Written by pharologist Ken Trethewey and genealogist Clifford Trethewey, each with a lifetime's expertise in their specialization, the book celebrates lighthouses and their keepers in over 400 full colour pages of a quality hardback edition larger than A4.
The white cliffs of Dover are extremely well known to travellers crossing and passing through the English Channel, but the lighthouses that serve shipping in this, the worlds busiest seaway, are rather less famous yet have amazing stories to tell. Whilst guarding against tragedy on the Goodwin Sands, the North and South Forelands have played important roles in the history of technology as well as providing vital navigational aids. This unique collaboration between brothers, Ken and Cliff Trethewey, presents not only the detailed history of the lighthouses but also embraces the remarkable personal stories of the many families who lived and worked there, in particular, the Knotts, one of the most significant families of keepers in history.
Too often books have been written about lighthouses and not paid due regard to those who kept them working so reliably and efficiently. We might forgive those authors for simply not having sufficient information to build a good story. That is not the case in this book.
Ken and Cliff Trethewey were fortunate to belong to a family with the longest serving record in the history of light keeping. From around 1730 to 1911 the Knott family kept lights shining for the safety of mariners at some of the best known lighthouses in England and Wales. Finally, after researching for most of their lives, the authors have brought together their joint expertise to write this book that celebrates not just our wonderful heritage of lighthouses, but also the lives of the men and women who made them work. This book will become an important part of British sociological history.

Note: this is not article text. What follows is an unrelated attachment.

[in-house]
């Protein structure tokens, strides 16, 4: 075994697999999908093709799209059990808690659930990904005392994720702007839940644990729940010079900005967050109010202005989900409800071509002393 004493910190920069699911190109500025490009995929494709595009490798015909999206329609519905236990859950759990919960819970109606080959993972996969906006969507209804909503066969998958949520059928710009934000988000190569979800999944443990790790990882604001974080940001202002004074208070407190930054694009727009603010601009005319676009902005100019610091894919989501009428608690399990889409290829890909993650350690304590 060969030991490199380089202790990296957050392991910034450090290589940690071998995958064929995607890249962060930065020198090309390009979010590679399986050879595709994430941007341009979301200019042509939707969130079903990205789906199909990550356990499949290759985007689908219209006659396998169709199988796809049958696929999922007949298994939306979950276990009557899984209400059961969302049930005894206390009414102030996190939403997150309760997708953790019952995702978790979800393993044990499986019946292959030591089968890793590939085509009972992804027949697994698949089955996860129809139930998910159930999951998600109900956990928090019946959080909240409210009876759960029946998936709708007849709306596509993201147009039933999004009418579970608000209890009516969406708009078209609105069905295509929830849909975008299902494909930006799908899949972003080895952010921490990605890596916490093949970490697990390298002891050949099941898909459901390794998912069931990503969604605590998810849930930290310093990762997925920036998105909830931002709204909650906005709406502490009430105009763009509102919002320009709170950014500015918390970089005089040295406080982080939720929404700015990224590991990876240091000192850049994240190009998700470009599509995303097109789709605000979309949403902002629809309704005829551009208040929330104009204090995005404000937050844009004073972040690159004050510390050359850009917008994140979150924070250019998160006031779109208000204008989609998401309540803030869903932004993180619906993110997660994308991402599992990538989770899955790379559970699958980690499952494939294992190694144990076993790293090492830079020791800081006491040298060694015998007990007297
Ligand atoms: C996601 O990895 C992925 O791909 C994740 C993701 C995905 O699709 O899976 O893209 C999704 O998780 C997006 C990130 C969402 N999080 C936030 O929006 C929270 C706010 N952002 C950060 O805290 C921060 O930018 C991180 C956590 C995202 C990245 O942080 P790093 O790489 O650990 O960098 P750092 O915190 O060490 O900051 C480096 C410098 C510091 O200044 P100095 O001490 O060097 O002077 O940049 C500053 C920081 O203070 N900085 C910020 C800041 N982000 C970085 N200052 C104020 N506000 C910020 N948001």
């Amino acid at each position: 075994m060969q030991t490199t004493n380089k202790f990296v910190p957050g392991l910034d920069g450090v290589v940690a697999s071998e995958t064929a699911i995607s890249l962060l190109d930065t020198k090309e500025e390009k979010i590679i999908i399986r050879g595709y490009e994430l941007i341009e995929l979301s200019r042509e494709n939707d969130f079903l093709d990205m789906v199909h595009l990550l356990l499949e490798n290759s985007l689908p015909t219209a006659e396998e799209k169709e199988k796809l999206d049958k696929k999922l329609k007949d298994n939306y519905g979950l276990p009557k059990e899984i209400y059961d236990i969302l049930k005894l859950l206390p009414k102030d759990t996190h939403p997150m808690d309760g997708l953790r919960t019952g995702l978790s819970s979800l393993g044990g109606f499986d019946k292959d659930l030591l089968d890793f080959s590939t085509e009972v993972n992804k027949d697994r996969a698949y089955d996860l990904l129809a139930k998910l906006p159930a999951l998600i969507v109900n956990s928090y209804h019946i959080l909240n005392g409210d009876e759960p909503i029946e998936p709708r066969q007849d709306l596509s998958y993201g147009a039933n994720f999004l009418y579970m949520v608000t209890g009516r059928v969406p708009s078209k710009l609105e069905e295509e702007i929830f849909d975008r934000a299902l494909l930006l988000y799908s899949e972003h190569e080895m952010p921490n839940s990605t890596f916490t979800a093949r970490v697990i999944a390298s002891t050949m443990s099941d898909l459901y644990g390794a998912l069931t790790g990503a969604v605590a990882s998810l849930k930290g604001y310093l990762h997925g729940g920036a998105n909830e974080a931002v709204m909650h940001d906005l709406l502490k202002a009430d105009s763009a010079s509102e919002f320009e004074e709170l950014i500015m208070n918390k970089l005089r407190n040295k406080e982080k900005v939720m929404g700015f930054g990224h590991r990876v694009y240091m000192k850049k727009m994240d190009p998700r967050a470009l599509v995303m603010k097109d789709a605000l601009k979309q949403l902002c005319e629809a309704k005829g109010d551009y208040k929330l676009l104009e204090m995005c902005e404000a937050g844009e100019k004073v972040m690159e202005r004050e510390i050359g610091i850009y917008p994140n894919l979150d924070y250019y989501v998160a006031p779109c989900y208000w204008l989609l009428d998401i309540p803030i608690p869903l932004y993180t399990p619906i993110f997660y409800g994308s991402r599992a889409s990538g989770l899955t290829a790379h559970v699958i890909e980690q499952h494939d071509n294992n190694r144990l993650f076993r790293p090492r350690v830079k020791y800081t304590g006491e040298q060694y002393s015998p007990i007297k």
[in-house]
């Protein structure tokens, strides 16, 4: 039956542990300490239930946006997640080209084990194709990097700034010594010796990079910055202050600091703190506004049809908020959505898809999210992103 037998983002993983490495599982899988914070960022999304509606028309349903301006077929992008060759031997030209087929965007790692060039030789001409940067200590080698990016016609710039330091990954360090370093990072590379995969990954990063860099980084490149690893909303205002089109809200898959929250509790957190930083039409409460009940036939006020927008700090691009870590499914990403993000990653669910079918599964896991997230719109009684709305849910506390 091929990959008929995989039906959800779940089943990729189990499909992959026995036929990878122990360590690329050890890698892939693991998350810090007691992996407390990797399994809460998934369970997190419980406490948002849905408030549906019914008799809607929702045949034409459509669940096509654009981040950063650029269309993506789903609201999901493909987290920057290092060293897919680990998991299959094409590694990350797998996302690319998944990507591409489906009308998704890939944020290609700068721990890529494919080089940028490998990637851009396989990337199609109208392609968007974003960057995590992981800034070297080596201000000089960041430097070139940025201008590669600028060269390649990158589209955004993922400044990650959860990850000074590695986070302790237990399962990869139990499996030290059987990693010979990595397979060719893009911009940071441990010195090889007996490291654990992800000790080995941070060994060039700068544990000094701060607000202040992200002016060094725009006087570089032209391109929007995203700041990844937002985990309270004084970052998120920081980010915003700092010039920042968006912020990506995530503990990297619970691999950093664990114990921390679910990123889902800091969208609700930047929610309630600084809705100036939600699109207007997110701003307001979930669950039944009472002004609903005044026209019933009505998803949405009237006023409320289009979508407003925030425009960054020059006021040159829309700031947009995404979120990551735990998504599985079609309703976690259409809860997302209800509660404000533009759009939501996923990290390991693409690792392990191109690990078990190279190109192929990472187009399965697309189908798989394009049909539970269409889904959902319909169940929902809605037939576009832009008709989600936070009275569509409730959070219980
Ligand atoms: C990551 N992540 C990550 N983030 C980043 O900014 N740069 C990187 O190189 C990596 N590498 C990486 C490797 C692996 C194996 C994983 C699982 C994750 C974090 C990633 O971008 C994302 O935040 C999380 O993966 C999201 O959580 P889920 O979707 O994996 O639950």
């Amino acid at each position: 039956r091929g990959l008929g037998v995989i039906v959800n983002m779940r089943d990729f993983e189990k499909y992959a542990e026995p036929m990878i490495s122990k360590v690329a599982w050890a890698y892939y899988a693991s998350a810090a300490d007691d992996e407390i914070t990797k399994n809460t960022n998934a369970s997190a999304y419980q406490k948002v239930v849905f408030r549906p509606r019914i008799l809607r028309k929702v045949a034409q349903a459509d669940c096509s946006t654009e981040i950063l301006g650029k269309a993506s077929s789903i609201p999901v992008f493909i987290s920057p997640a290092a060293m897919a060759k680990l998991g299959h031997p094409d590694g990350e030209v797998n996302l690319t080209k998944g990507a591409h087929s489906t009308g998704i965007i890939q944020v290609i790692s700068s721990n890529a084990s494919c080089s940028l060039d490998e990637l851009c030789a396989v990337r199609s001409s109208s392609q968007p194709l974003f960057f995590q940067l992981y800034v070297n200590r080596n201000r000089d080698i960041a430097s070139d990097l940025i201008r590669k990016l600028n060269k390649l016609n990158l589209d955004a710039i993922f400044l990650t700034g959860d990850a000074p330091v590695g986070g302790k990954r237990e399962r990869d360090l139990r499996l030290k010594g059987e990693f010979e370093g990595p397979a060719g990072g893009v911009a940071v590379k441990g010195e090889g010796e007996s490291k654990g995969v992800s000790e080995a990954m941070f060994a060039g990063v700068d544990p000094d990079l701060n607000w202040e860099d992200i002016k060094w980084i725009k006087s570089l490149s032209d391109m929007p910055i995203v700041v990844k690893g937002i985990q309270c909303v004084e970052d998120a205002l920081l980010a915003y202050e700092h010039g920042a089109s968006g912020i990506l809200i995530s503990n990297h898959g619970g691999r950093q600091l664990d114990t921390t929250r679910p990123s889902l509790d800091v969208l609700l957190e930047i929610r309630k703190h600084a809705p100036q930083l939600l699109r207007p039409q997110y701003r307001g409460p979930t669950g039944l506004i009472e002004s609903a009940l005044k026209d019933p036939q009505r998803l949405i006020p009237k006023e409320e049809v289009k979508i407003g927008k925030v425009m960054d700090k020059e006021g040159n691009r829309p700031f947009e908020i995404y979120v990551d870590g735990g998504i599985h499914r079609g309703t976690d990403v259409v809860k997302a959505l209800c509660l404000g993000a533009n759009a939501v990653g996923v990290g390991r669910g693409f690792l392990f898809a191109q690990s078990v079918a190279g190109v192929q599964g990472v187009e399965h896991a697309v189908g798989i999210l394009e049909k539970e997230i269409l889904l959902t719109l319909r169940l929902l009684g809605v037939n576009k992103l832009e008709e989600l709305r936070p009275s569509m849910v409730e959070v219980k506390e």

Ken Trethewey is a retired marine engineer specializing in materials in engineering systems. Based in Cornwall UK, he has written books about corrosion engineering, lighthouses and jazz. When he is not pursuing his interest of pharology, he now operates his own publishing business, Jazz-Fusion Books. Ken first became interested in lighthouses at the age of 16 when he discovered that he was descended from a long line of lighthouse keepers – the Knott family of South Foreland. In 1992 he co-founded the Lighthouse Society of Great Britain and in 1994 started one of the first websites devoted to pharology that continues today. From 1998 to 2005 he published eight annual editions of the Lighthouse Encyclopaedia on CD-ROM which contained information on 13,000 lighthouses. In 2002 he was a co-founder of the World Lighthouse Society and the same year he published a book entitled North Atlantic Lighthouses with the top French photographer Jean Guichard. Besides English, the book was translated into French and German. Ken’s latest project is a series of books on Pharology. The first was called Ancient Lighthouses and was published in 2018.
At sixteen years of age, Clifford Trethewey was a reluctant electrical fitter apprentice for the Admiralty’s Royal Navy Dockyard at Devonport, but it taught him how to repair machinery and built upon his boyhood passion for model making. At school Cliff was always an ‘arts man’ drawn to the skills of penmanship demonstrated in the occasional prize for handwriting and English essays. In his 20s he became fascinated by social history and the journals written by ordinary people. Like them, Cliff has always felt driven to write and this eventually found an outlet in the family stories he heard told over and over again as he decided to use a genealogical approach to validate their accuracy and embellish their context. In the late 1970s, this decision came at the right time as archives began to open their doors to the public and technology arrived in the form of a home computer. Cliff now had the tools he needed to create a story and after 40 years of experience that skill has been brought to this book. Lighthouses are a fascinating subject, but in so many books the lightkeeper remains unnamed. Cliff has sought to change it by using our own family history in an attempt to create a basic social history of those who gave up their nights to keep the lamps burning for the benefit of others at sea.
Clifford has also written other detailed family histories that can be found here.